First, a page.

Dive equipment on-site
European dive travellers expect dive tourism providers to provide dive equipment on-site; for example, cylinders, regulators, wetsuits, fins and weight belts. Many airlines charge extra for carrying dive equipment, making it unattractive for divers to bring their own.
- Make sure that you can provide your guests with dive equipment and communicate this service on your website. Either provide the equipment yourself, or choose a reliable partner to do it for you.
Surface interval activities
Long-haul diving holidays need to include periods of non-diving, so-called surface intervals. This interval is to ensure that travellers are fit to dive and to prevent decompression problems.
After arriving at their dive destination, travellers need some pre-dive time for flight recovery. Divers also need to schedule sufficient surface intervals between dives. In addition, they need a surface interval of at least 24 hours before flying after diving. To prevent decompression problems, activities after diving should not involve an increase in altitude.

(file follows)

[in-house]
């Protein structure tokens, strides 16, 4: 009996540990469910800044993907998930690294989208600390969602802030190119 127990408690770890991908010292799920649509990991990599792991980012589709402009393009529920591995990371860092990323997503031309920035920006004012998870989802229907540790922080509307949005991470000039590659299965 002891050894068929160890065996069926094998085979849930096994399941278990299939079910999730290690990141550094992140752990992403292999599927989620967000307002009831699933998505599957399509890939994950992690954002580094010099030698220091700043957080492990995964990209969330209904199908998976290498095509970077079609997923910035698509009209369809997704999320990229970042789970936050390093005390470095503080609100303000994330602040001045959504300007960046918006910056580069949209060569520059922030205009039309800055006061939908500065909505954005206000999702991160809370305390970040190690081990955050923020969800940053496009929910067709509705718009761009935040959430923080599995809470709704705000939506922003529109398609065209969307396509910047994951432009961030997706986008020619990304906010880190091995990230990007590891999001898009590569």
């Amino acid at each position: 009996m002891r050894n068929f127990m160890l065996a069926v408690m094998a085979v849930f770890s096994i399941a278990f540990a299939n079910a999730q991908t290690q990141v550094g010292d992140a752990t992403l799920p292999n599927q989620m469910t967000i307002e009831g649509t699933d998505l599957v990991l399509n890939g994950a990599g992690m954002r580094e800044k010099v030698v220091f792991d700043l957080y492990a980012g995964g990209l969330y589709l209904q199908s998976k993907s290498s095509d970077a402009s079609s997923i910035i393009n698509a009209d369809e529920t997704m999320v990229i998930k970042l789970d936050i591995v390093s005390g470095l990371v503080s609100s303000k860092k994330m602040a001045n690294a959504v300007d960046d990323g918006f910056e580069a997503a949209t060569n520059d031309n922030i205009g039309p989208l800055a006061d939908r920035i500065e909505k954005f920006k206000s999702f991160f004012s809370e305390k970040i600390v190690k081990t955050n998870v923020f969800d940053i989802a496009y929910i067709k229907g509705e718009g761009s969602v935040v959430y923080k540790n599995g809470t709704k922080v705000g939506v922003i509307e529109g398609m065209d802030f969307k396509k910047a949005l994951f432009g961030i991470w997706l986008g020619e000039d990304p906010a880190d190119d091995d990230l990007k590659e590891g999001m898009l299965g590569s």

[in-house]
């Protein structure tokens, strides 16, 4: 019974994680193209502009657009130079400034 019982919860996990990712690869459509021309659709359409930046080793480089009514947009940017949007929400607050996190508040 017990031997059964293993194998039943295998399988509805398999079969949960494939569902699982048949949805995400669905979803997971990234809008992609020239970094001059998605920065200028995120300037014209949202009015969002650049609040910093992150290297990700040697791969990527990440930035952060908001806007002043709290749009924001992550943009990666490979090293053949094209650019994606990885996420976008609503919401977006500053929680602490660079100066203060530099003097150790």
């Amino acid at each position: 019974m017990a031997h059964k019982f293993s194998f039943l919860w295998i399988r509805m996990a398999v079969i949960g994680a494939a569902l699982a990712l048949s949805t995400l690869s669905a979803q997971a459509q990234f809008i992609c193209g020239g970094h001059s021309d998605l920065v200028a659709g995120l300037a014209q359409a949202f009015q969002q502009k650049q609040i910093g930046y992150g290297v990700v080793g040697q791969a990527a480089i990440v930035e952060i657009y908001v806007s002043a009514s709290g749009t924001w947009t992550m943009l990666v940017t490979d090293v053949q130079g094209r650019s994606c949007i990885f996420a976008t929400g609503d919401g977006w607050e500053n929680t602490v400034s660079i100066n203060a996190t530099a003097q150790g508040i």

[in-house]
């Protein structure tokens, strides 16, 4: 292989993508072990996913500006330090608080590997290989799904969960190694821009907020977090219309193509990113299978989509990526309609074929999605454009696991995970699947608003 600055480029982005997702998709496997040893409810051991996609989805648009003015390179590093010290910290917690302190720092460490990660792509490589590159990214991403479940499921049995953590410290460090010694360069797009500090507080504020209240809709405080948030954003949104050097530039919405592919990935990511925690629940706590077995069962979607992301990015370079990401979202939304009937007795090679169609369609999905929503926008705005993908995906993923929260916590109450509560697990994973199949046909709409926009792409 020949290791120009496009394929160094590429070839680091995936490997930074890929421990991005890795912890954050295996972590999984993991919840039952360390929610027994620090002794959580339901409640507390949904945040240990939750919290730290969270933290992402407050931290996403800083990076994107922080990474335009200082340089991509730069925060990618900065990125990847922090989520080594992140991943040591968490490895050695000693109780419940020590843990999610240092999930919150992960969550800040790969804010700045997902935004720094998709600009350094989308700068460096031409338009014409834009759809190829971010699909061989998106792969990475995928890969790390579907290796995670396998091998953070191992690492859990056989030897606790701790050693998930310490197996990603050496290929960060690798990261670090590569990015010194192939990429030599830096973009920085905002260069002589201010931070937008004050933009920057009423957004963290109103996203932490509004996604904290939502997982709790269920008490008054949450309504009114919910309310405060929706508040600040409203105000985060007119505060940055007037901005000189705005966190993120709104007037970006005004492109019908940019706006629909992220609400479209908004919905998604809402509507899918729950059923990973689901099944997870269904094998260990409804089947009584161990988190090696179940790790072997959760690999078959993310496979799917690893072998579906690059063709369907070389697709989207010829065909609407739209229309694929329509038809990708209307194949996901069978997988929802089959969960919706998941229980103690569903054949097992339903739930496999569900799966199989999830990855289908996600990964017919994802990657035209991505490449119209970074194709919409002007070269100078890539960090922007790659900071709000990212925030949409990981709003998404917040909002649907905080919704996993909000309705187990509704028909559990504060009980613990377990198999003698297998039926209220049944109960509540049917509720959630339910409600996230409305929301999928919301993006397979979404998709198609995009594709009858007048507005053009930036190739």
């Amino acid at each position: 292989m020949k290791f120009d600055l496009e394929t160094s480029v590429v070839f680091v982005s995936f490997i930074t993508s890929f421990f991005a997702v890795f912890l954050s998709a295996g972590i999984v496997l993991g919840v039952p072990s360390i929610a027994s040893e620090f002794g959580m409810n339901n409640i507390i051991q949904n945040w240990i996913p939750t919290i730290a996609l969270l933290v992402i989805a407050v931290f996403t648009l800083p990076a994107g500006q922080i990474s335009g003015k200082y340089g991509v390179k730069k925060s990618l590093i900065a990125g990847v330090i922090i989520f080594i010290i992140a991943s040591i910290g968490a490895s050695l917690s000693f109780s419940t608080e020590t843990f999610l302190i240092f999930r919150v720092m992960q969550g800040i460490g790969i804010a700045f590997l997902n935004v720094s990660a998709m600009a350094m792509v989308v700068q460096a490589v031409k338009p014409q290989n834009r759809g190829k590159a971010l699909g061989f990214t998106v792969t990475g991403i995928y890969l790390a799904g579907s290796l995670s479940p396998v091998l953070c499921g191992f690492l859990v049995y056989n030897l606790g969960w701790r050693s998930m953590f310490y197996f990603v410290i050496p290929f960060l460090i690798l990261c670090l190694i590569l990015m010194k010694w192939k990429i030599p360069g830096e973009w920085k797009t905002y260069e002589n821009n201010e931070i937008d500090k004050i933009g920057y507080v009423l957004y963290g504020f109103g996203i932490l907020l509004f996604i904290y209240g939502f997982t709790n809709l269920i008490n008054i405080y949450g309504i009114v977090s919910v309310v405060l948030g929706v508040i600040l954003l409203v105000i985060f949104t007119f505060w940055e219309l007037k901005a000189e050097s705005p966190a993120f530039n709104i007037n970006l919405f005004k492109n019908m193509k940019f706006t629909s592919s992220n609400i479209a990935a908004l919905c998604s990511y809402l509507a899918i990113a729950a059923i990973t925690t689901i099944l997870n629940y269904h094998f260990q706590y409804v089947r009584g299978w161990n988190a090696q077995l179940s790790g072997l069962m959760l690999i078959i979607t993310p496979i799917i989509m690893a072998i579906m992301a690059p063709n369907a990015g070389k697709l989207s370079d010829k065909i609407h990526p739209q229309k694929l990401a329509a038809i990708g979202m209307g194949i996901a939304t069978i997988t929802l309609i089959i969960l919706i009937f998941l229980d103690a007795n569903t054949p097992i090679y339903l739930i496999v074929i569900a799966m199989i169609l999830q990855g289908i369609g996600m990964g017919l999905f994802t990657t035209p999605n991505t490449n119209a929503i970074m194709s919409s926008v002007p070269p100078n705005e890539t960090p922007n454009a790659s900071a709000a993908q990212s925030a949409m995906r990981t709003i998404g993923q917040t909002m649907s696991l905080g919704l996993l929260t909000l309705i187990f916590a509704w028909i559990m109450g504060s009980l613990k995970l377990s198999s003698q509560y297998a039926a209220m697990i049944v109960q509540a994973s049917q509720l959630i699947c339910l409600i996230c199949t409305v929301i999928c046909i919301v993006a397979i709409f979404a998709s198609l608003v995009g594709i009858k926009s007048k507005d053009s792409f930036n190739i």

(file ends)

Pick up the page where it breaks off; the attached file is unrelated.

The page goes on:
- Provide non-diving activities in which your guests can engage during surface intervals.
- If your product offer includes activities at an increased altitude, clearly indicate which are suitable activities for surface intervals.
The average dive traveller is between 33 and 55 years old. The majority is male, but women are steadily catching up, from 34% in 2014 to 37% in 2016. Dive travellers generally have a relatively high income, are educated and lead an active, healthy lifestyle.